1. What have people’s experience been being a landlord with such a busy profession? 2. Are there any good resources so that we can adequately prepare financially and mentally to become a landlord? 3. Has anyone used the route of collecting properties as your family grows? For instance, our condo currently fits our needs and we can reasonably pay it off in a short amount of time. Our next upgrade could include a modestly priced townhome that would be perfect for us + future 1-2 kids $400-550k that we could do a 15 year fixed mortgage but pay it off quicker than that. The next step could be a more expensive single family home that is bigger and in a great school district ($800k range) for when the future kids start school. This would be our “forever home” while making money on the 2 rental properties. 4. When saving for a home, do you suggest using mutual funds that would potentially offer better returns than a savings or CD acounty getting only 1%? 
      Click to expand…


      In the first two years when you are trying to become a partner you might be busy building up your clientele. This is not a time to be distracted buying rental properties and managing them.

      You can have a management company to manage and rent it out but they charge month’s rent or 10% and no guarantee that they will be able to rent it out all year round. And things like repair, painting and maintenance eats into your returns.

      The third idea is not bad, provided your wife can get aboard on it and not want a huge doctor home in 2 years. In 15 years you can have three or more rental properties. But they have the same risks I outlined above.

      If you want the money to be available for down payment in 2 years then CD or money market is your best bet. You cannot afford to take a risk placing that in index mutual funds.

       

       
      Click to expand...


      Thank you for the insight it is very helpful!

      I will be a W2 employee working 50/50 hospitalist/clinic so there will not be as much pressure to become a "partner" but it will have its inherent stressors so I appreciate your comment.

      My wife is very practical, so she will not want the "doctor house". Her main focus is having our kids in an excellent public school district (even though they aren't even born yet...).

      Comment


      • #4


        My wife is very practical, so she will not want the “doctor house”. Her main focus is having our kids in an excellent public school district (even though they aren’t even born yet…).
        Click to expand...


        This is another reason to delay buying a house. School district becomes important at age 5 or 6 or even later. What might be a good school district now may not be the one you want when your kid is ready to hit 1st grade. So you next house should be geared to a modest town home in a place more suitable for long term rental than one with a school district in mind ( though it can overlap, as one of our rental homes is "hot" due to a great high school within its zoning).

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        • #5
          The best resource I've read on landlording is this:  https://www.bogleheads.org/forum/viewtopic.php?t=226980

          It's enough to talk me out of ever trying it.

          If you're serious, I'd also pick up one of John T. Reed's books.  Unfortunately, they're expensive and hard to find.

          While you might make decent returns renting out your old residences, the flaw with your plan is that you haven't purchased them as investment properties.  You need to know what their cap rate is, etc.  Selecting a home is a very different process than selecting an investment property.... you may get better returns in the long run if you sell the condo you have now and buy a place where the numbers are more favorable.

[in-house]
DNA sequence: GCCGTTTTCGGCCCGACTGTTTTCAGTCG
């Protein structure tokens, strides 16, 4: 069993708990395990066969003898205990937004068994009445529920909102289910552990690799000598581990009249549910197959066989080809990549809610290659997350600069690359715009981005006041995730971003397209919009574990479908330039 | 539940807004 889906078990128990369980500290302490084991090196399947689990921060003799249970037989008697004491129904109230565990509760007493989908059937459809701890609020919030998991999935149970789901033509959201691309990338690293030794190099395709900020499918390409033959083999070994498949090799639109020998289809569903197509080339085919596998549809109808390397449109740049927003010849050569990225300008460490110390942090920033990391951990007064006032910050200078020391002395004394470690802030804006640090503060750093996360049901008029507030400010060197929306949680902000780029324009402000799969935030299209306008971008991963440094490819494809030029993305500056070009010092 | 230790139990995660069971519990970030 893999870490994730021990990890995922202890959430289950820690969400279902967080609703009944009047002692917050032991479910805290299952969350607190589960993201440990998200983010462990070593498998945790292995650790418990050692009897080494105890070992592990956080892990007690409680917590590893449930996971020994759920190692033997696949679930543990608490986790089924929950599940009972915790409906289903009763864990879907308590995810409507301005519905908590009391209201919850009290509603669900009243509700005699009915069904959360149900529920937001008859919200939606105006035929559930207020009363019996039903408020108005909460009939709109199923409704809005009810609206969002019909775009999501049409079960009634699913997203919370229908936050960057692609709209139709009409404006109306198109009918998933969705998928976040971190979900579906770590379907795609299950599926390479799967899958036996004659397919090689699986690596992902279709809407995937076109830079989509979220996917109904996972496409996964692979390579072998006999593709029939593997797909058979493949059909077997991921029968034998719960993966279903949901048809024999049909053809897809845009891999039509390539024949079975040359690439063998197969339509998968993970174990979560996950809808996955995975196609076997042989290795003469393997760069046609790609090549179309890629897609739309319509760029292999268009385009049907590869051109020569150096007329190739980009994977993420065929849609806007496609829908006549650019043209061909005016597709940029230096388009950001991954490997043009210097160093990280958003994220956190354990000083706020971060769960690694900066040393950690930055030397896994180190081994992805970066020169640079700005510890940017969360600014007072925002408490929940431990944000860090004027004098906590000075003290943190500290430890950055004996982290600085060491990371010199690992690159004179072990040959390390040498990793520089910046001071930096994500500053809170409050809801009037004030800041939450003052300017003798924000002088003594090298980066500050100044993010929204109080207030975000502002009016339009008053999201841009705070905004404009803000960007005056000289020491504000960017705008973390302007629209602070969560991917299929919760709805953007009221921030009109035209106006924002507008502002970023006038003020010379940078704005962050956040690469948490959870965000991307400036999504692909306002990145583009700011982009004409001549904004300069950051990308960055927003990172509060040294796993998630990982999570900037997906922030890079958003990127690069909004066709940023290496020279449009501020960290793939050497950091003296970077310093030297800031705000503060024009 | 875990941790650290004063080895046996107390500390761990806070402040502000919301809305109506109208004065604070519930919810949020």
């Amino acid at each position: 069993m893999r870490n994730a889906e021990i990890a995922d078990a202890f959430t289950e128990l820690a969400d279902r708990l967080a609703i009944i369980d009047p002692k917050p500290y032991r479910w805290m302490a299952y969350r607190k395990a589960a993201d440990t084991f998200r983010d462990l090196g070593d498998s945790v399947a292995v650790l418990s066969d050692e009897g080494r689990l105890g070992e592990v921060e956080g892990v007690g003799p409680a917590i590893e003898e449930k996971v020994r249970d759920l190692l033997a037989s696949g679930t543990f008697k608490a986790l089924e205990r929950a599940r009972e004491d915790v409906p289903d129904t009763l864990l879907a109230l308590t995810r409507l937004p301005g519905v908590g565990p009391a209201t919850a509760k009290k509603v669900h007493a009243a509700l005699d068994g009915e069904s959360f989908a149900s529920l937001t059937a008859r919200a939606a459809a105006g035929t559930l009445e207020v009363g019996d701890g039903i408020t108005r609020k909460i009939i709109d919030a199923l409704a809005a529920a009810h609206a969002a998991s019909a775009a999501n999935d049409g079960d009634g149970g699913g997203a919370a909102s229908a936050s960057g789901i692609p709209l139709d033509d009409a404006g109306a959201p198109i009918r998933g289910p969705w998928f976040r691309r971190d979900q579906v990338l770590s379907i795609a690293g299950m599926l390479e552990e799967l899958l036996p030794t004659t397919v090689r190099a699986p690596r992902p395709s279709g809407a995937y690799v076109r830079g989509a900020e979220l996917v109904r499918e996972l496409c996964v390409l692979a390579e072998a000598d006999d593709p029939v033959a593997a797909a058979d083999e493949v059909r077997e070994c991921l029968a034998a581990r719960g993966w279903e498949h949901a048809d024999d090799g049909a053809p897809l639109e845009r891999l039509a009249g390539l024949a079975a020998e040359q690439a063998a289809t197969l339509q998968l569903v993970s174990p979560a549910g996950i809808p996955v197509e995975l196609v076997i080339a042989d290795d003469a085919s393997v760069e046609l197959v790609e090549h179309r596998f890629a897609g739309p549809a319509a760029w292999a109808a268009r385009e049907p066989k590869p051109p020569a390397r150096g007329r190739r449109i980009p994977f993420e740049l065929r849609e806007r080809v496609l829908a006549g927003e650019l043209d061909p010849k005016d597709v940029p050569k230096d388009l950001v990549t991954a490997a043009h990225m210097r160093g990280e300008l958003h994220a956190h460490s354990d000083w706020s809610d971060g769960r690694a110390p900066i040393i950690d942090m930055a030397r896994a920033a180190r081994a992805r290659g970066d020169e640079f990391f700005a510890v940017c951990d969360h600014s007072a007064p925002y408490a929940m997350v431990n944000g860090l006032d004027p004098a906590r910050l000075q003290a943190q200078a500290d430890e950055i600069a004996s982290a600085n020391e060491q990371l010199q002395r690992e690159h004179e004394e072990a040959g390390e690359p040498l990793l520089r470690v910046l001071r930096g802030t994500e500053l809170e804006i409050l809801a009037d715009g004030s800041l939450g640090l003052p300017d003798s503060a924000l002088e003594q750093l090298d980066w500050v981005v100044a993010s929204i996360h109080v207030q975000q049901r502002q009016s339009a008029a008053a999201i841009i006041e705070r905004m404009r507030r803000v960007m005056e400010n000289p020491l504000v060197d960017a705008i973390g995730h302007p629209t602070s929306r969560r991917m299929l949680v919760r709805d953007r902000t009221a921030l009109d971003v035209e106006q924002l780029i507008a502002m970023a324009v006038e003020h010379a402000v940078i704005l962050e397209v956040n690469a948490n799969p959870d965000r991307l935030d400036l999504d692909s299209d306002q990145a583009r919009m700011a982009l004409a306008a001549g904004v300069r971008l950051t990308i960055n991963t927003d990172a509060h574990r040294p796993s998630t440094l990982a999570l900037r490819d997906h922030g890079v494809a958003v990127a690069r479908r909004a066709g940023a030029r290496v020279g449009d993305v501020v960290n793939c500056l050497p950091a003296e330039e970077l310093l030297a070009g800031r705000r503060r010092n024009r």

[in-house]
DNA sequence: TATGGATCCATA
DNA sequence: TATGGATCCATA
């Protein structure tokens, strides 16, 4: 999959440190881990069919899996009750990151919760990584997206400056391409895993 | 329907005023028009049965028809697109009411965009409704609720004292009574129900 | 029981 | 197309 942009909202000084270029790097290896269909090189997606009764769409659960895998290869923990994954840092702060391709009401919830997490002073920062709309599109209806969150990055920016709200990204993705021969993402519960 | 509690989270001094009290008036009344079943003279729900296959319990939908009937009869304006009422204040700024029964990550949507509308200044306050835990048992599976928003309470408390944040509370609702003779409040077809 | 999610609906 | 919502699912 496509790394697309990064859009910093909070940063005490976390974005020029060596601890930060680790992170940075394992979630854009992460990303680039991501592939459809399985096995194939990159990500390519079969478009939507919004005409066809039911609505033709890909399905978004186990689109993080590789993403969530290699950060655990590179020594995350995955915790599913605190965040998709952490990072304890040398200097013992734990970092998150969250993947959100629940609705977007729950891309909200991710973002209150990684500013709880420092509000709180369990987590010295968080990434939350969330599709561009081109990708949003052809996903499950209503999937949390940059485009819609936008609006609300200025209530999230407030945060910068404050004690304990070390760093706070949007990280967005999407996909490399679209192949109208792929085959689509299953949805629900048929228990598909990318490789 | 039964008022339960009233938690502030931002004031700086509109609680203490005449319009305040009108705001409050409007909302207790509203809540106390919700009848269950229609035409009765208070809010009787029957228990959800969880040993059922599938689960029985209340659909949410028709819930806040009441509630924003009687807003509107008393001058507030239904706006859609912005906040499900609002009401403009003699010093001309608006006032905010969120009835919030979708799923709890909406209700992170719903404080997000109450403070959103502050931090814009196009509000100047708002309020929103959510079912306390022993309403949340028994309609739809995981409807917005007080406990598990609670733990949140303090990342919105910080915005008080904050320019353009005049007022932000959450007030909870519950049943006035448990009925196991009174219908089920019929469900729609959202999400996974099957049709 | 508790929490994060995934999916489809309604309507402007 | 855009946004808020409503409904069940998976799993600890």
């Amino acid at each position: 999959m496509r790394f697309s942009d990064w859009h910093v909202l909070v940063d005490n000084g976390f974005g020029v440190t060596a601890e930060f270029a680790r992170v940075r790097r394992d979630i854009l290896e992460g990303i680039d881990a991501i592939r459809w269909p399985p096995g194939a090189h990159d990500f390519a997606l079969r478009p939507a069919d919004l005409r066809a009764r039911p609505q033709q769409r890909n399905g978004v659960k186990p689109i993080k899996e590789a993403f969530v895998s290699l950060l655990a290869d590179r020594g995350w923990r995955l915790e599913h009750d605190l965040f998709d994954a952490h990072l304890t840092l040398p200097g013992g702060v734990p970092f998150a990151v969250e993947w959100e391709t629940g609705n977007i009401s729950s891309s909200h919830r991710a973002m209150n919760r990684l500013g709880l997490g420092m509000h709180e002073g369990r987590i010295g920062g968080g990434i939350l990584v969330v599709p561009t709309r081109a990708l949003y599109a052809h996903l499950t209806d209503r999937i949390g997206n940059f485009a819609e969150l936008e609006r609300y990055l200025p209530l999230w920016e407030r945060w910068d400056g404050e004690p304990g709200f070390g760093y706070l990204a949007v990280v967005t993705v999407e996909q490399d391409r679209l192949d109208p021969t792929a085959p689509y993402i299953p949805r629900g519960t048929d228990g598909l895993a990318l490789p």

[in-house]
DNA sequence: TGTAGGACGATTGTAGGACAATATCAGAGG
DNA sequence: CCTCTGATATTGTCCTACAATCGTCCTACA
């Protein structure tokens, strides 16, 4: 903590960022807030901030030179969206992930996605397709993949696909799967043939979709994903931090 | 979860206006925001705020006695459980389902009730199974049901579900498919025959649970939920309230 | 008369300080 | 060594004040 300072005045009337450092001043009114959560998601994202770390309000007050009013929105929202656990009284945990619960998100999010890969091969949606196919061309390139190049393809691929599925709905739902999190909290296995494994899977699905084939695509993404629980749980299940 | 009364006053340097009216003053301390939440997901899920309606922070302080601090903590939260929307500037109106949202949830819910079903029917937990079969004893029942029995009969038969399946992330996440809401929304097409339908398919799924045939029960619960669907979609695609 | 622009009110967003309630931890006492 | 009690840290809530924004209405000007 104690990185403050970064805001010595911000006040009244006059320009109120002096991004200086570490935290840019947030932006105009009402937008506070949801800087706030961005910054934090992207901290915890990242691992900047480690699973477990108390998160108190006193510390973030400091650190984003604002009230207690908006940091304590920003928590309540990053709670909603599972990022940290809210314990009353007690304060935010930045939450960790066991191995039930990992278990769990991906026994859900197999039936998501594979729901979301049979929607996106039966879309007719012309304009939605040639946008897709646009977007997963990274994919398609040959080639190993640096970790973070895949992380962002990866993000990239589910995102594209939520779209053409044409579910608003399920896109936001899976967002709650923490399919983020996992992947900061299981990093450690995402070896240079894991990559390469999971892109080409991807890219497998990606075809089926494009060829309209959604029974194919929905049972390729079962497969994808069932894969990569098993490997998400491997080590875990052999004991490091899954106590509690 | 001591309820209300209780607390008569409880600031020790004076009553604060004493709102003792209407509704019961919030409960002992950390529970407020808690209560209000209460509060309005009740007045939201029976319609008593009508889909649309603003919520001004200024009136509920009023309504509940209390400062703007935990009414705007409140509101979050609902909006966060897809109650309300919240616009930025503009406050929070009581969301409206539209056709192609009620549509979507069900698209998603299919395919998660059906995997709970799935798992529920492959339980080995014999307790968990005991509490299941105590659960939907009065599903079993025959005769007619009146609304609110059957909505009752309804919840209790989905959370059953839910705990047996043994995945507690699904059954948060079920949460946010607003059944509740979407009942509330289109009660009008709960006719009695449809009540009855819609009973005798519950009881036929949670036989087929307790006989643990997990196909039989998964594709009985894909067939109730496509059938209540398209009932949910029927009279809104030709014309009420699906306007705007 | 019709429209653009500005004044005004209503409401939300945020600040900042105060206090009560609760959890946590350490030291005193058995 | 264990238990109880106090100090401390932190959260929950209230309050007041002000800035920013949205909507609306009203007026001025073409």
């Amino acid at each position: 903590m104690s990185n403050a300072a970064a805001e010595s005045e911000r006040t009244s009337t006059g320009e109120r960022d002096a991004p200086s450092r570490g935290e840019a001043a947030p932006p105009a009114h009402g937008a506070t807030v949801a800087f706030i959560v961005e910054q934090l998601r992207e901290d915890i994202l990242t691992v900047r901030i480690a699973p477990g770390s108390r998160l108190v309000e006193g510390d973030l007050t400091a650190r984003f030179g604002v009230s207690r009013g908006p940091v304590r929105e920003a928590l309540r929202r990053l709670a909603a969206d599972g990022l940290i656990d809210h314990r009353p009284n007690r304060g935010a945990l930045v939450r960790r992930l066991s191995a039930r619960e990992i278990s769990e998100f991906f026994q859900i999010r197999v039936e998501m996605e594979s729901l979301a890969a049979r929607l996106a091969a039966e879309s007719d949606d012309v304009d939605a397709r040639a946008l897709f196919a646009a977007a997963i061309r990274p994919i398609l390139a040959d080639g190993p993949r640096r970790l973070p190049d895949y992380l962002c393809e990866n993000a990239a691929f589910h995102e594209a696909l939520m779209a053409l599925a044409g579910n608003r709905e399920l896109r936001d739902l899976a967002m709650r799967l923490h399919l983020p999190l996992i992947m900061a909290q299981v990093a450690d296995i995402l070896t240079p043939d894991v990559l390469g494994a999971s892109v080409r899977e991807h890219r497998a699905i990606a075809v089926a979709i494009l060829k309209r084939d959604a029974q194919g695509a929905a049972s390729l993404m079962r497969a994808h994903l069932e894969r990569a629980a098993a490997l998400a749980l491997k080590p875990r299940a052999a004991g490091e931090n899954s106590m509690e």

I sometimes have trouble reading private messages on the forum. I can also be contacted at [email protected]

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          • #6
            Owning rental properties is a business. It involves financial risk, liability, and ongoing headaches. If you want to go that route, I recommend investing significant effort into research beforehand.

            There are many resources you might investigate including: https://www.biggerpockets.com/.

            Here is a quick but helpful forum post by an experienced landlord at bogleheads.org that you might find helpful: https://www.bogleheads.org/forum/viewtopic.php?t=226980

            Personally, I don't have the time or the energy. My practice is much too demanding. If you have the time, energy, and interest, you might do better with rentals than index investing, but at the cost of higher risk and effort/time/work.

            In your position, I would max any available tax-sheltered retirement accounts first, then accelerate mortgage payments with excess funds. I'd work as an attending for at least one year before deciding on any major decisions that would require more of my time and energy.

            Edit: I see the poster above also linked to the same bogleheads forum post. Didn't realize it was a famous post.  
            Erstwhile Dance Theatre of Dayton performer cum bellhop. Carried (many) bags for a lovely and gracious 59 yo Cyd Charisse. (RIP) Hosted epic company parties after Friday night rehearsals.

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            • #7
              Congrats on having your financial house in order and the world is your oyster now.

              IMHO - Option 4.

              Earnings:  you'll have plenty of $$; not so sure why the need for moonlighting.  Your financial house is clearly in order.  Consider work/life balance and life before kids.  It changes dramatically once the little ones arrive.  You'll miss an entire decade of adult level movies in the theatres and travel.